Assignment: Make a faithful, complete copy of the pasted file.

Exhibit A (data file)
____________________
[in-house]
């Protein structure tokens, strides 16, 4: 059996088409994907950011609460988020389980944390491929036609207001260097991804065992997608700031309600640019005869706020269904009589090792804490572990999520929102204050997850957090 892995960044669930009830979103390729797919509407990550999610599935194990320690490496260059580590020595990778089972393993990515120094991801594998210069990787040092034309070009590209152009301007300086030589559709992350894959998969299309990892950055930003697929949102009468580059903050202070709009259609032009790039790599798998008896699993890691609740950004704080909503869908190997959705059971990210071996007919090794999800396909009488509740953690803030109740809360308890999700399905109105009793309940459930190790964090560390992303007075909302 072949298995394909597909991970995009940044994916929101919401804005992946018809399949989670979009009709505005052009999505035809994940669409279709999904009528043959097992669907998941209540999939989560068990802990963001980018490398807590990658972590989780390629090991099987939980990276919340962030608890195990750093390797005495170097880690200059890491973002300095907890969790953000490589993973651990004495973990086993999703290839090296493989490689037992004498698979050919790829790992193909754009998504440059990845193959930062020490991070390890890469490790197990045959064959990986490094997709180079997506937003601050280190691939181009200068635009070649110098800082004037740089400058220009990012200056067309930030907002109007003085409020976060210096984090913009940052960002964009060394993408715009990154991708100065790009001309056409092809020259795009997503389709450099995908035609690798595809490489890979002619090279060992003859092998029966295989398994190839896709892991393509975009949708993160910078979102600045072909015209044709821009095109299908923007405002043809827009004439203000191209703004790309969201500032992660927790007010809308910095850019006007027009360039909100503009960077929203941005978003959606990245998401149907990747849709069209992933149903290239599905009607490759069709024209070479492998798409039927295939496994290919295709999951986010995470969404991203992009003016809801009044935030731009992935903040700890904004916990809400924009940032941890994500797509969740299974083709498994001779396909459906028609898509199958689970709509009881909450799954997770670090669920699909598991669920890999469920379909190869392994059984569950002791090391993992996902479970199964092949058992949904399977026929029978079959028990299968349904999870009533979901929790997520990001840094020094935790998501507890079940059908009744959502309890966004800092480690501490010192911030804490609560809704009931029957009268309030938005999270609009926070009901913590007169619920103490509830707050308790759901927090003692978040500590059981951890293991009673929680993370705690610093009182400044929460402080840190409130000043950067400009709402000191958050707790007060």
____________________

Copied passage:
[in-house]
């Protein structure tokens, strides 16, 4: 059996088409994907950011609460988020389980944390491929036609207001260097991804065992997608700031309600640019005869706020269904009589090792804490572990999520929102204050997850957090 892995960044669930009830979103390729797919509407990550999610599935194990320690490496260059580590020595990778089972393993990515120094991801594998210069990787040092034309070009590209152009301007300086030589559709992350894959998969299309990892950055930003697929949102009468580059903050202070709009259609032009790039790599798998008896699993890691609740950004704080909503869908190997959705059971990210071996007919090794999800396909009488509740953690803030109740809360308890999700399905109105009793309940459930190790964090560390992303007075909302 072949298995394909597909991970995009940044994916929101919401804005992946018809399949989670979009009709505005052009999505035809994940669409279709999904009528043959097992669907998941209540999939989560068990802990963001980018490398807590990658972590989780390629090991099987939980990276919340962030608890195990750093390797005495170097880690200059890491973002300095907890969790953000490589993973651990004495973990086993999703290839090296493989490689037992004498698979050919790829790992193909754009998504440059990845193959930062020490991070390890890469490790197990045959064959990986490094997709180079997506937003601050280190691939181009200068635009070649110098800082004037740089400058220009990012200056067309930030907002109007003085409020976060210096984090913009940052960002964009060394993408715009990154991708100065790009001309056409092809020259795009997503389709450099995908035609690798595809490489890979002619090279060992003859092998029966295989398994190839896709892991393509975009949708993160910078979102600045072909015209044709821009095109299908923007405002043809827009004439203000191209703004790309969201500032992660927790007010809308910095850019006007027009360039909100503009960077929203941005978003959606990245998401149907990747849709069209992933149903290239599905009607490759069709024209070479492998798409039927295939496994290919295709999951986010995470969404991203992009003016809801009044935030731009992935903040700890904004916990809400924009940032941890994500797509969740299974083709498994001779396909459906028609898509199958689970709509009881909450799954997770670090669920699909598991669920890999469920379909190869392994059984569950002791090391993992996902479970199964092949058992949904399977026929029978079959028990299968349904999870009533979901929790997520990001840094020094935790998501507890079940059908009744959502309890966004800092480690501490010192911030804490609560809704009931029957009268309030938005999270609009926070009901913590007169619920103490509830707050308790759901927090003692978040500590059981951890293991009673929680993370705690610093009182400044929460402080840190409130000043950067400009709402000191958050707790007060």